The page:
Analysts and diplomats often resort to clues like state media headlines and public appearances of CCP leaders to gauge who is in favour and who is not. The order in which the seven members of the Politburo Standing Committee is presented will be watched closely to see who the more equals among the powerful group are.

As things stand, there is no hint that Xi will pick a successor as his aim is to make China the number one nation in the world and that could take more than five years, given the economic setbacks linked to the pandemic and rising international tensions. CCP has already made clear that leadership of Xi is vital at this time but there are apprehensions in some circles that he is swaying away from the path of economic liberalisation and leading the country towards a hardcore Marxist-Leninist course.

In a congratulatory message to the congress, veteran leader, 105-year-old Song Ping, reminded the party about the importance of economic liberalisation and pointed out that it was the only way forward for China. Song, a contemporary of Deng Xiaoping and secretary to former Premier Zhou Enlai, made the statement despite a warning issued by the CCP forbidding former leaders against rocking the boat.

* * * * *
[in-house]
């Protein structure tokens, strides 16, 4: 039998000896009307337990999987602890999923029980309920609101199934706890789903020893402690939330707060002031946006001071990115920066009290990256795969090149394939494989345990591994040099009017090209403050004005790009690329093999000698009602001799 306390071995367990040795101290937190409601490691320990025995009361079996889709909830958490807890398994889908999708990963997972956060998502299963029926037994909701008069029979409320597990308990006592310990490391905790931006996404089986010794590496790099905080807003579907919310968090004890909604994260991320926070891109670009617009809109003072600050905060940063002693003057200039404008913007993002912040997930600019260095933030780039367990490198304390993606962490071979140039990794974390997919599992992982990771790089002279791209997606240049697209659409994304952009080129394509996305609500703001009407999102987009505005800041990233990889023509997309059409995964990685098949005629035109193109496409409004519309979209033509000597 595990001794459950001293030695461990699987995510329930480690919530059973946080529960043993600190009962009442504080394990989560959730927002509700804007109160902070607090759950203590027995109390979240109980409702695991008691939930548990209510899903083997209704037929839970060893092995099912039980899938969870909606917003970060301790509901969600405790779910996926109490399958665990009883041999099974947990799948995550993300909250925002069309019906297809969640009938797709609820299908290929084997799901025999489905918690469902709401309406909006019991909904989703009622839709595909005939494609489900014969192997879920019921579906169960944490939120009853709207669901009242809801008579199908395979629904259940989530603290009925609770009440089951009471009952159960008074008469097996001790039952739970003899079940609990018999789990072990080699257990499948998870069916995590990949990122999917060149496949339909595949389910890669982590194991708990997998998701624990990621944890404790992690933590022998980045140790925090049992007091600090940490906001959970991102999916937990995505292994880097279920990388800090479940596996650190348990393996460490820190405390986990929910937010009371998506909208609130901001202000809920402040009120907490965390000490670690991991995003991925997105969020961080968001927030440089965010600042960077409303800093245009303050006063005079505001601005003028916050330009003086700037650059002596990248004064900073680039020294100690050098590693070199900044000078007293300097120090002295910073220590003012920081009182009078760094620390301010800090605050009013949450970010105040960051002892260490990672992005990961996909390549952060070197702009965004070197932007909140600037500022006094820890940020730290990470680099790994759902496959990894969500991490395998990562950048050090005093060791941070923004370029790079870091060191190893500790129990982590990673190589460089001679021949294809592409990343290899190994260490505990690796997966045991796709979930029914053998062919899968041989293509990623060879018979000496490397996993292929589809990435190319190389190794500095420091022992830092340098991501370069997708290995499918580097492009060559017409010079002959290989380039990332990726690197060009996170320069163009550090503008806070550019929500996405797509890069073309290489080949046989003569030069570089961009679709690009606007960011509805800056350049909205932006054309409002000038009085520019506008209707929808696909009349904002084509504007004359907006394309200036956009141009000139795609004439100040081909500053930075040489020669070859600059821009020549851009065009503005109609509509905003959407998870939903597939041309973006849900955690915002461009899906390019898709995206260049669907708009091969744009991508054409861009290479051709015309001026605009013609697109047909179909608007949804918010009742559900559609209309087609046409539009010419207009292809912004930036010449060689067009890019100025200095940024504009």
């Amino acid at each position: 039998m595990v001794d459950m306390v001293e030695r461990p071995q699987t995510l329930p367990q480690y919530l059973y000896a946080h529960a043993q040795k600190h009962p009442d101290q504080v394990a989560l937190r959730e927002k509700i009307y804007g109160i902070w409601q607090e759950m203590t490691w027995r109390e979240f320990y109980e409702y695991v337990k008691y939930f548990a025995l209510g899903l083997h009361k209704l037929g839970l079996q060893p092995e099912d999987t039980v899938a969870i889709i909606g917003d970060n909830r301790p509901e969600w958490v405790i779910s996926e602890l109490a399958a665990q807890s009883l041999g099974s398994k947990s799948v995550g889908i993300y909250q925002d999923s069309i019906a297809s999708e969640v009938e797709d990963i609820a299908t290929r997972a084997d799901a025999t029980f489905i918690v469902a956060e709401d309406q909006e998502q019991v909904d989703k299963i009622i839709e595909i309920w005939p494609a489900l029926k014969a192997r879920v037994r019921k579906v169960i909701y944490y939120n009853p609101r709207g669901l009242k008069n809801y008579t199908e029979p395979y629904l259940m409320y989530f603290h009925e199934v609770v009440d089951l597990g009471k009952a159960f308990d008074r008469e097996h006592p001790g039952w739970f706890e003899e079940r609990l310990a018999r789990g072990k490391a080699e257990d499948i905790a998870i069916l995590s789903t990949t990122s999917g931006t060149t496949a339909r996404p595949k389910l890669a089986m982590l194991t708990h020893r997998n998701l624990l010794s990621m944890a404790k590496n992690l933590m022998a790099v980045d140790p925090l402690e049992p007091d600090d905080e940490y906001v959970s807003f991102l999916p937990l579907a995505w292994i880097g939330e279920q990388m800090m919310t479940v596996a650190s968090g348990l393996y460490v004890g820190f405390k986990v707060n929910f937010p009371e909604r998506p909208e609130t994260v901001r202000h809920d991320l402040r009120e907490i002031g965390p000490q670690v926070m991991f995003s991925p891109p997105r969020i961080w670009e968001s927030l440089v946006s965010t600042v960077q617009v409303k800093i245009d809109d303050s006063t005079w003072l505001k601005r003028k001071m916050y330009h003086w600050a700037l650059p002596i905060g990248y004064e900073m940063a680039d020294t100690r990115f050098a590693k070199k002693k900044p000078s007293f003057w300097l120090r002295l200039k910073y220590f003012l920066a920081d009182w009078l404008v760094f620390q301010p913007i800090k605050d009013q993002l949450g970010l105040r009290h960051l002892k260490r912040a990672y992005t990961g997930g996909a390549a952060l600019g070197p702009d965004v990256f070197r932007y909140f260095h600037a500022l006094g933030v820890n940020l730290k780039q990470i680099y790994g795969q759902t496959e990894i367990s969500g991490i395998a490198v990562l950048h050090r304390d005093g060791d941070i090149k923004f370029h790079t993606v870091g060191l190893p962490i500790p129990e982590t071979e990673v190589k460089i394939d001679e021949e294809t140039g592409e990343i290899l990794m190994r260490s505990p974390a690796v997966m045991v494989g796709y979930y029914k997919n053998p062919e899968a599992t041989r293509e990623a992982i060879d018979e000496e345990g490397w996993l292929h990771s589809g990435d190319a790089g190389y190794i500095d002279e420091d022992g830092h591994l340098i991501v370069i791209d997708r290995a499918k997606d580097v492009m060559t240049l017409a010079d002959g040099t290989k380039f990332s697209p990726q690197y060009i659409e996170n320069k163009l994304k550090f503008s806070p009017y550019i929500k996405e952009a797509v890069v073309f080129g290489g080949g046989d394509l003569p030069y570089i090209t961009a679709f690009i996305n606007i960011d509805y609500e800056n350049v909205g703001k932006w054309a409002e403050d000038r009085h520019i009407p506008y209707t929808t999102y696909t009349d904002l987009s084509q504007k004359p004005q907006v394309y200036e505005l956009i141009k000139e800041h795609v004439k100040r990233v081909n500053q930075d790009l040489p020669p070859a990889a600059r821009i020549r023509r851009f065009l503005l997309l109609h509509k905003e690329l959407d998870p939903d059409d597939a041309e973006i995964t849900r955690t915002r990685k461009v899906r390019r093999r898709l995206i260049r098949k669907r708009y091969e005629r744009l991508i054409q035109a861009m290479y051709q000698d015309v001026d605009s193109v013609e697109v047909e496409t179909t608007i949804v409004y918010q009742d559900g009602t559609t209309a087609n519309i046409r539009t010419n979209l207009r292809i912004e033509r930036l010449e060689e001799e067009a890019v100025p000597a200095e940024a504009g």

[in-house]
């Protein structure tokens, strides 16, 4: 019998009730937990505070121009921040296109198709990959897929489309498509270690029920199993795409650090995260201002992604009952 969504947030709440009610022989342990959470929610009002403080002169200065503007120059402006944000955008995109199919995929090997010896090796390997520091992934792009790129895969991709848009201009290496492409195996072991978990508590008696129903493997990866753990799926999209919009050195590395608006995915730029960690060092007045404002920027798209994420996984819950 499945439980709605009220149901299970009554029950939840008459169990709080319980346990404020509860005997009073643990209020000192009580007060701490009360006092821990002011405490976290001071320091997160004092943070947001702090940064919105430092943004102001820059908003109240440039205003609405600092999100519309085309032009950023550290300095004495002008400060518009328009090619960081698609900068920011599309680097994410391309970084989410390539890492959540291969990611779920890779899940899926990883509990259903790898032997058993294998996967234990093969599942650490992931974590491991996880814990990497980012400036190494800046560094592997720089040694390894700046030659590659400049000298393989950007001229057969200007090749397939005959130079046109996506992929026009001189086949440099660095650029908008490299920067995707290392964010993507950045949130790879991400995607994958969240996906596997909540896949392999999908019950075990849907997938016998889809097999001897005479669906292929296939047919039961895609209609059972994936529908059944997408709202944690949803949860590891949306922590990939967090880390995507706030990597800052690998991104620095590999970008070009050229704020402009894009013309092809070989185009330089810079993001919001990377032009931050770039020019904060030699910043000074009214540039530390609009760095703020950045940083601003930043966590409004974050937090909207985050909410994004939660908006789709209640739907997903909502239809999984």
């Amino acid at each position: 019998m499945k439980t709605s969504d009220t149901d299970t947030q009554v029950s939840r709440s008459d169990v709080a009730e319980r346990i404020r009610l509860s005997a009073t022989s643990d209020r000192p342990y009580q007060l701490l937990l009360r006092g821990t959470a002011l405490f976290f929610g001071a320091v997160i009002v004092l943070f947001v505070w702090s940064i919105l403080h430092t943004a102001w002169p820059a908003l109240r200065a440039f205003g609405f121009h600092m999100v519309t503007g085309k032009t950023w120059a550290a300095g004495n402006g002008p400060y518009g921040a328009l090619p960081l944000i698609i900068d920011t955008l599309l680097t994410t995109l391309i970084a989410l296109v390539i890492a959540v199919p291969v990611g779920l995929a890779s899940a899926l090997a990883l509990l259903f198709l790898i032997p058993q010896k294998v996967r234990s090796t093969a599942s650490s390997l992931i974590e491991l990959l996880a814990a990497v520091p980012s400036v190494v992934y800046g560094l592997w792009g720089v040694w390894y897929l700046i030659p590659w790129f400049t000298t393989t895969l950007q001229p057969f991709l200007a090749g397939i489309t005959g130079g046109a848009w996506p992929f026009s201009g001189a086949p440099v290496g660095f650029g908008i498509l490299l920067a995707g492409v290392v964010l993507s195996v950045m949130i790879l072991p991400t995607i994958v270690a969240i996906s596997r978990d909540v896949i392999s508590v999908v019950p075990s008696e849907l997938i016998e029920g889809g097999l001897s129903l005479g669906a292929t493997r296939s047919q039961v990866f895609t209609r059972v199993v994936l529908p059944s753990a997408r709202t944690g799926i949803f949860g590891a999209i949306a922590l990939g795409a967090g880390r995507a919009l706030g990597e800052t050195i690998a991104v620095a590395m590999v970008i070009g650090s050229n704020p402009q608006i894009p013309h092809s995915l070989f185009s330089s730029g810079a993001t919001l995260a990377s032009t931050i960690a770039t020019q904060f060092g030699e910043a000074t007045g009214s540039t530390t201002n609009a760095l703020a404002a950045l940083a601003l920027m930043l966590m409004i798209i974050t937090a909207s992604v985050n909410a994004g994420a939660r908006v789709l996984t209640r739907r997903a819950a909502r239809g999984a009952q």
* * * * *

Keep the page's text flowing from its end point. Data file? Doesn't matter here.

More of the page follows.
Instances like this signal that not everything is under Xi’s control yet. But those who are willing to critically examine his policies are getting less and less visible and this is leading to some questionable decisions like the Zero Covid policy.

The Covid virus has mutated into different strains and disease patterns have changed. But Beijing still sticks to the lockdown policies of 2020 and this has led to rocky economic scenarios both locally and internationally as supply chains gets disrupted without any notice. In a report released recently, the World Bank slashed the growth outlook for China to 2.8 per cent for this year, down from 5.0 per cent forecast in April.

In an illuminating eight-part podcast about Xi’s rise to power, The Economist correspondent Sue Lin-wong points out that leaving the fate of 1.3 billion people in the hands of a single person is a troubling thought. More so when that country is home to the largest army in the world and controls a significant part of the global economy.

Beyond the political control in China, CCP also has set aim at the rejuvenation of China and restore its pre eminent position it had a millennia ago. Xi will be clearing the deck to launch that next phase in not-too-distant future and that could spell more trouble in Taiwan straits, Indian border and South China Sea as all these areas are claimed by Beijing.

“Xi’s grip is firm and he is enacting a transformative agenda, even if not to the liking of the West. Unlike in previous periods, there is largely one voice making consequential decisions that will shape the course of geopolitical events. Therefore, governments must deal directly with Xi and his policies to mount effective responses,” says Christopher Johnson, a senior fellow at the Asia Society Policy Institute.

Sound advice if you are a diplomat in New Delhi. Maybe they will also learn how to tune out of the unreliable Indian media channels which see even typhoons in a tea cup.